Chambly citizens group wants their city to be put under trusteeship

A group of citizens and city councillors in Chambly is asking the provincial government to place the small city under trusteeship.

Letter, a joint effort with the opposition at city hall, follows allegations of bullying and threats by mayor

Chambly Coun. Alexandra Labbé says the demolition of the historic Maison Boileau was the 'last straw' before asking for trusteeship. (René Saint-Louis/Radio-Canada)

A group of citizens and city councillors in Chambly is asking the Quebec government to place the city under trusteeship. 

Démocratie Chambly, the opposition at city hall, and the citizens group Mouvement Citoyen Chambly have sent a letter to Municipal Affairs Minister Andrée Laforest, calling on her to carry out a full review of how the community of nearly 29,000 is managed.

Their letter comes after allegations of misconduct against Mayor Denis Lavoie.

The opposition and citizens group alleges the mayor and his administration have sent a total of 28 legal notices to citizens since he was elected in 2005.

"It's a form of intimidation," Julie Daigneault, president of the citizens group, said in a phone interview Tuesday. 

"It's a threat because very [few] people have the means to defend themselves, and so they prefer to retract themselves, to silence themselves."

Last month, a Radio-Canada Enquête investigation revealed a recording of Lavoie using abusive language while demanding his daughter's soccer coach be fired.

He is also believed to be dating the head of the city's human resources team — which some say is a conflict of interest. 

The report also uncovered allegations of threats, bullying and abuses of power by Lavoie.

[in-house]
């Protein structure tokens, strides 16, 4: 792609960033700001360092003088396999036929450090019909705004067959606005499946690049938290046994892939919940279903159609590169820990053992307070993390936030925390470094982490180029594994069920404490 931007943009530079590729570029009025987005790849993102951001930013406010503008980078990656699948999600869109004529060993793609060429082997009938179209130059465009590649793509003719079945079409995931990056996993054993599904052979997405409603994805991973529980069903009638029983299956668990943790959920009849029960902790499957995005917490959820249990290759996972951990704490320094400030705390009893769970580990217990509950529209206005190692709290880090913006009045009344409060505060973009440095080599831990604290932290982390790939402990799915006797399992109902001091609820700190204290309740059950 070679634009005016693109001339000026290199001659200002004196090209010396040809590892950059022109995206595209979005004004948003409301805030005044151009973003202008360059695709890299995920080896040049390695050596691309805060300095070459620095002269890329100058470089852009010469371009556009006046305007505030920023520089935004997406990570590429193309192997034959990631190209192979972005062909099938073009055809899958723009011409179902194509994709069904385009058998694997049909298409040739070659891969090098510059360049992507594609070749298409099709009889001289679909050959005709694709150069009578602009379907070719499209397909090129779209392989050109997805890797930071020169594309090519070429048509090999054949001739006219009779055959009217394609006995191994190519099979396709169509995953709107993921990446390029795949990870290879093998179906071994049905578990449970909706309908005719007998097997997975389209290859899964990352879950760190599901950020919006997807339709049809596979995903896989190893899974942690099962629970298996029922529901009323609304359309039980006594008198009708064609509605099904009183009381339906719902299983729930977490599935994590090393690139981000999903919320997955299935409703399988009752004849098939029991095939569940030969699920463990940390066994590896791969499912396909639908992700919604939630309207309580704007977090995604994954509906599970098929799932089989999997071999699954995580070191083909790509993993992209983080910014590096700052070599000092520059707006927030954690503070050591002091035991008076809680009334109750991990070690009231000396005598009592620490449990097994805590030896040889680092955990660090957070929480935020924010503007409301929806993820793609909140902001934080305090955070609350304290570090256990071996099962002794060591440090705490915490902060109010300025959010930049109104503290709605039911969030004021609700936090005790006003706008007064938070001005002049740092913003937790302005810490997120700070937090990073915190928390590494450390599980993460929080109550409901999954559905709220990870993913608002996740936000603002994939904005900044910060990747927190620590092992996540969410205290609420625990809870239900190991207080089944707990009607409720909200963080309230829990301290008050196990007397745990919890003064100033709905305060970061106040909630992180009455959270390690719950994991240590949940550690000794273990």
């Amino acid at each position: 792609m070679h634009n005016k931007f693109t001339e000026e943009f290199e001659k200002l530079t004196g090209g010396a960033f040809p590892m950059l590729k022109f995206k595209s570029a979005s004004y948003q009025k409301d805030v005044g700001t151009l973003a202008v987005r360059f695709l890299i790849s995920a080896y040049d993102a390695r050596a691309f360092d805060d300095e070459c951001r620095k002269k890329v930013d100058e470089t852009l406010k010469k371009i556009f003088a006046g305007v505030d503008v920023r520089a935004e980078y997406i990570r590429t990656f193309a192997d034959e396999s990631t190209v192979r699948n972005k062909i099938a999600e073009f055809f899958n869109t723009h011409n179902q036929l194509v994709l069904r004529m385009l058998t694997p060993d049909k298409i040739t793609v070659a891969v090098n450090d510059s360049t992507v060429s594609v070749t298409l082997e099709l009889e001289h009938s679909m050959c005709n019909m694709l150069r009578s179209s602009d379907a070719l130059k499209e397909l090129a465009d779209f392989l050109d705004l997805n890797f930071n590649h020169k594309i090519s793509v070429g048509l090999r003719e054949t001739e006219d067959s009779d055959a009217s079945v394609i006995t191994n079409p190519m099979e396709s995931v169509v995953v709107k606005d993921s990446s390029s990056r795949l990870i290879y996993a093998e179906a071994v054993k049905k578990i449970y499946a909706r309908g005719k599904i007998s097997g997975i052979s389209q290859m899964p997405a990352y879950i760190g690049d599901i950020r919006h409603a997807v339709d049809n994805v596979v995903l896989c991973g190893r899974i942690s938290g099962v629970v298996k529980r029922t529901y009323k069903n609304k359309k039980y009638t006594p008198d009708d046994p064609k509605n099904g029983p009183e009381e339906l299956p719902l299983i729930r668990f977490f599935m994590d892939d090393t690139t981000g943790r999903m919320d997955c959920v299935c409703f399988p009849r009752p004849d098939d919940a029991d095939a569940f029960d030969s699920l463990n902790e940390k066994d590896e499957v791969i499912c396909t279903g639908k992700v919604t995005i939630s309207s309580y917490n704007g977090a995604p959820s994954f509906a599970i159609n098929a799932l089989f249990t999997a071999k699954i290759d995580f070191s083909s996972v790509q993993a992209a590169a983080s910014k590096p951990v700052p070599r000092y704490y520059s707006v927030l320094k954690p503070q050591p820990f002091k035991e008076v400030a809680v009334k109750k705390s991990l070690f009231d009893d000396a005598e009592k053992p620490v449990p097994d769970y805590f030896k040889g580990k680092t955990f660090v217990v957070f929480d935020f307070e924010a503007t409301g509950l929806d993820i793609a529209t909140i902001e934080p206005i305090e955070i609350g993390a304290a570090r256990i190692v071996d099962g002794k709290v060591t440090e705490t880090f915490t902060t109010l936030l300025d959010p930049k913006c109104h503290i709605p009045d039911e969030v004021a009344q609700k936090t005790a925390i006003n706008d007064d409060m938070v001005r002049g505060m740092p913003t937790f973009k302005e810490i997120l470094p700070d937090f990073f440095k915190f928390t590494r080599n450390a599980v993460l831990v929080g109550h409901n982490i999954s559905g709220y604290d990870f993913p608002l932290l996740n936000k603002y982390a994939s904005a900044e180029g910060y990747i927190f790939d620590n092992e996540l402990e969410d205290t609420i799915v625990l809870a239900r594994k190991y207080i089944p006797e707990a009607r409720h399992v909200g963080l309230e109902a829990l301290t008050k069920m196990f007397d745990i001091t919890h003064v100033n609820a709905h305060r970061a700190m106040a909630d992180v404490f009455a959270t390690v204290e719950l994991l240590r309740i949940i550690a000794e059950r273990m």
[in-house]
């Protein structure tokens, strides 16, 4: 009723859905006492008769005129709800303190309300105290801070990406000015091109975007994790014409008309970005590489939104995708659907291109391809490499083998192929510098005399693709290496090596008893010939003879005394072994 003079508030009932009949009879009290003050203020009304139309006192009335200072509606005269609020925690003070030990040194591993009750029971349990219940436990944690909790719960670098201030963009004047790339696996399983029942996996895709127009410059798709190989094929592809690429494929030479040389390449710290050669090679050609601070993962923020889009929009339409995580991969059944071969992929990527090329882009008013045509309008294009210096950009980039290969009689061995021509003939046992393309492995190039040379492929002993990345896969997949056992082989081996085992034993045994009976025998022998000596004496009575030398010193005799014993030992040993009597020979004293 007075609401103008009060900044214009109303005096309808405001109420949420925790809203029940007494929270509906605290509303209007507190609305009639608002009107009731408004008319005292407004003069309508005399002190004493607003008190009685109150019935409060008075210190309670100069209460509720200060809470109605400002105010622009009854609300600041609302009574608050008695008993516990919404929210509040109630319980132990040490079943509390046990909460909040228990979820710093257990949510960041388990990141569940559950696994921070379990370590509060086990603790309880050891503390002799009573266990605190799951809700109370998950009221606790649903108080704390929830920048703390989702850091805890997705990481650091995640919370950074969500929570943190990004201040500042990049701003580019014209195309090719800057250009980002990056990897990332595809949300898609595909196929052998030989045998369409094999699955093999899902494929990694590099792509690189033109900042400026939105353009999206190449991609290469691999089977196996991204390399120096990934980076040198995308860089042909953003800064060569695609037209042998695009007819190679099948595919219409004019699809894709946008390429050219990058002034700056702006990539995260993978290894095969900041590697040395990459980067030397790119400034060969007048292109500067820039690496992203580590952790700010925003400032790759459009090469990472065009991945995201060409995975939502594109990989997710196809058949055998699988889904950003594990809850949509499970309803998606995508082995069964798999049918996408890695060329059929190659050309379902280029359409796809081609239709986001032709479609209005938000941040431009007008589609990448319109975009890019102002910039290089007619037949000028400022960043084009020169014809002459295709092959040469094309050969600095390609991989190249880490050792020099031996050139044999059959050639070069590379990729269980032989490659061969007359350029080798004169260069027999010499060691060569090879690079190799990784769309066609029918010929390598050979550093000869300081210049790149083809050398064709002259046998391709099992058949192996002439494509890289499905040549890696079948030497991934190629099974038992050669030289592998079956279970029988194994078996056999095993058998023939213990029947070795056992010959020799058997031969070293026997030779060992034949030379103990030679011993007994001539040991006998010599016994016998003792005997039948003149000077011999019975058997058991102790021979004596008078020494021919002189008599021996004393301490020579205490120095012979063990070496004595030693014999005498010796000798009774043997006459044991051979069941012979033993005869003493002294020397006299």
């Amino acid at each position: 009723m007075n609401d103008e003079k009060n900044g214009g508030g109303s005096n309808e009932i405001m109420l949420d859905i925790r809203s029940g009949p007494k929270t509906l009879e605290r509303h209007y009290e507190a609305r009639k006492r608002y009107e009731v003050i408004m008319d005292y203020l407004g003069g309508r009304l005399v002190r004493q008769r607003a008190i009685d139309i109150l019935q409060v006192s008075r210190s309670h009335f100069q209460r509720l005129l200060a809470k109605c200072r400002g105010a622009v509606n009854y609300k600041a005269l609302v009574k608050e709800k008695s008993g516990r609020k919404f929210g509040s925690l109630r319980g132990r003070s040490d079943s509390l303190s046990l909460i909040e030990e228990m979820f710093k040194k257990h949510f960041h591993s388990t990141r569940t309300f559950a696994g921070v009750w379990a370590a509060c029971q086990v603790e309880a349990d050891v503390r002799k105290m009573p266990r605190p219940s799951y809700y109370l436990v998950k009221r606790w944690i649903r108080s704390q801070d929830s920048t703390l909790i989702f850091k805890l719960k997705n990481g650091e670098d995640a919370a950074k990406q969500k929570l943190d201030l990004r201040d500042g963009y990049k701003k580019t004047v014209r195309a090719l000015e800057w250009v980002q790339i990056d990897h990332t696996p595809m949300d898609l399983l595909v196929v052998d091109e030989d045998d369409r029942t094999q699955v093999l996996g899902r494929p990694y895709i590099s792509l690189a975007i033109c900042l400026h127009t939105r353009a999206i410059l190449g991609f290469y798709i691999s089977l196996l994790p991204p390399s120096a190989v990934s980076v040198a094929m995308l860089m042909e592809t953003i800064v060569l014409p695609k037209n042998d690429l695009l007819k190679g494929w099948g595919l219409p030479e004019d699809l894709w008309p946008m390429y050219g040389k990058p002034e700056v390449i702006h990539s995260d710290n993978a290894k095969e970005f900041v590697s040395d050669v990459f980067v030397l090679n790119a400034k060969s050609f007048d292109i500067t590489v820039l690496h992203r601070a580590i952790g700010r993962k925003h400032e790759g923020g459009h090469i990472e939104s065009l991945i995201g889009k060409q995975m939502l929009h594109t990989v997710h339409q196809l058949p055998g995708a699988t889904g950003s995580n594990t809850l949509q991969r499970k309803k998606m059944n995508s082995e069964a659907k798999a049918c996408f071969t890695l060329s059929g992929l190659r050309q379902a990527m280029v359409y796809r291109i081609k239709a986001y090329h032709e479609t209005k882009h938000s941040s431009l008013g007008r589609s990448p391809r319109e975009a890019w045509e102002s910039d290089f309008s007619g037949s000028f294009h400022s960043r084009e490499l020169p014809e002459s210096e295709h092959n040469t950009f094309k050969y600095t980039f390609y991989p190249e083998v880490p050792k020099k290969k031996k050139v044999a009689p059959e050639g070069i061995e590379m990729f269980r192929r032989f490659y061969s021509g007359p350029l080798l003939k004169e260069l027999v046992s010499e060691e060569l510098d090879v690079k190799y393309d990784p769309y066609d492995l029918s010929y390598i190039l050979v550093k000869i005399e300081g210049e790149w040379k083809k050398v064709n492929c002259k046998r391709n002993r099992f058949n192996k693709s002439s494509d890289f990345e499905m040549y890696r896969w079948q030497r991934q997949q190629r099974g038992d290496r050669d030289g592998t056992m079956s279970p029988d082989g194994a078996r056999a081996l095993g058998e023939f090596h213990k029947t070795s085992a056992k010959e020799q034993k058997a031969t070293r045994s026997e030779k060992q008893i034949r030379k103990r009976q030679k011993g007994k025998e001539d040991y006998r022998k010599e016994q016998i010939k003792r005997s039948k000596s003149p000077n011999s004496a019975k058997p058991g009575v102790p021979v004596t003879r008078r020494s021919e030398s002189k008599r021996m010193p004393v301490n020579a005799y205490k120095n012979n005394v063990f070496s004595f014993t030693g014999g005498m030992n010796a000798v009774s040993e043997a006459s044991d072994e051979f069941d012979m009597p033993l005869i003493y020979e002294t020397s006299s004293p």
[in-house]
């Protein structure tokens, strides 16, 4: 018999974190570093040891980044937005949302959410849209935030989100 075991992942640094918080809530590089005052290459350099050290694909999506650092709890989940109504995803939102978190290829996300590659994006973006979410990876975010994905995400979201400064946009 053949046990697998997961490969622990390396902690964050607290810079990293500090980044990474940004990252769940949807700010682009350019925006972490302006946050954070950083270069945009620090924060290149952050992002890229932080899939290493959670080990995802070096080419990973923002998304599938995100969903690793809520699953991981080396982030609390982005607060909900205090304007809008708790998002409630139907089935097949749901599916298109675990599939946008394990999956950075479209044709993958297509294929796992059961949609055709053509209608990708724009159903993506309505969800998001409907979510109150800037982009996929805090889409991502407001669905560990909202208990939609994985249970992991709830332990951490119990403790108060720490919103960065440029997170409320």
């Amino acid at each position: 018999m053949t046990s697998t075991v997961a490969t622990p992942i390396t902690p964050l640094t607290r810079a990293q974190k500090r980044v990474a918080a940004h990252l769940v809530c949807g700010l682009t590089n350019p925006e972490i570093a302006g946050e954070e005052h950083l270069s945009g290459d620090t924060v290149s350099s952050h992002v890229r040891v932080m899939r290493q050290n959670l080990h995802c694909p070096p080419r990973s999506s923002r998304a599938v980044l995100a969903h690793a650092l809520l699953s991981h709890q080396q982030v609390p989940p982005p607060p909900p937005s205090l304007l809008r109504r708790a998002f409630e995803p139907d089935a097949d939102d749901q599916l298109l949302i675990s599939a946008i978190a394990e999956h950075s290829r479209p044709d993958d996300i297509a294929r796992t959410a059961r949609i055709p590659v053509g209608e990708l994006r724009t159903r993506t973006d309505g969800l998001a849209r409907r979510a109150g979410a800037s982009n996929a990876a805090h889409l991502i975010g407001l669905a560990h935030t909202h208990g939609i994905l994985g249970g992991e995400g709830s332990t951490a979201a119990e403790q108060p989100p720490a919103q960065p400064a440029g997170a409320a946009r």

In response to the Enquête story, Lavoie penned a letter, titled "I am proud of our management in Chambly," defending his actions. It was published in a local newspaper.

Denis Lavoie has been mayor of Chambly since 2005. Citizens and colleagues have accused him of abusing his power.

The minister has already asked Quebec's Municipal Commission to examine some of the mayor's actions.

But Alexandra Labbé, an opposition city councillor, says that won't go far enough because the issues are about people other than elected officials, and she says they are the only ones the minister can investigate. 

"There's also a problem with some of the administrative staff, and there's also a problem with the way some of the contracts are given, the way the money of the citizens is spent," she said. 

"There's a lot of shadows that need to be lifted."

No explanations

The day the Enquête report aired in November, the historic Maison Boileau home in Chambly was torn down without warning. 

"It was the last straw," Labbé said. She said Lavoie was re-elected this year on a promise to save the 200-year-old home. ​

She said people were hoping for explanations about their concerns — the demolition, the legal letters, the bullying allegations — at the Dec. 4 city council meeting. 

"And what we saw is actually nothing, so that makes us think there might be more" that the administration is hiding, she said. 

Laforest's office has yet to respond to the demand for trusteeship and did not immediately return a request for comment.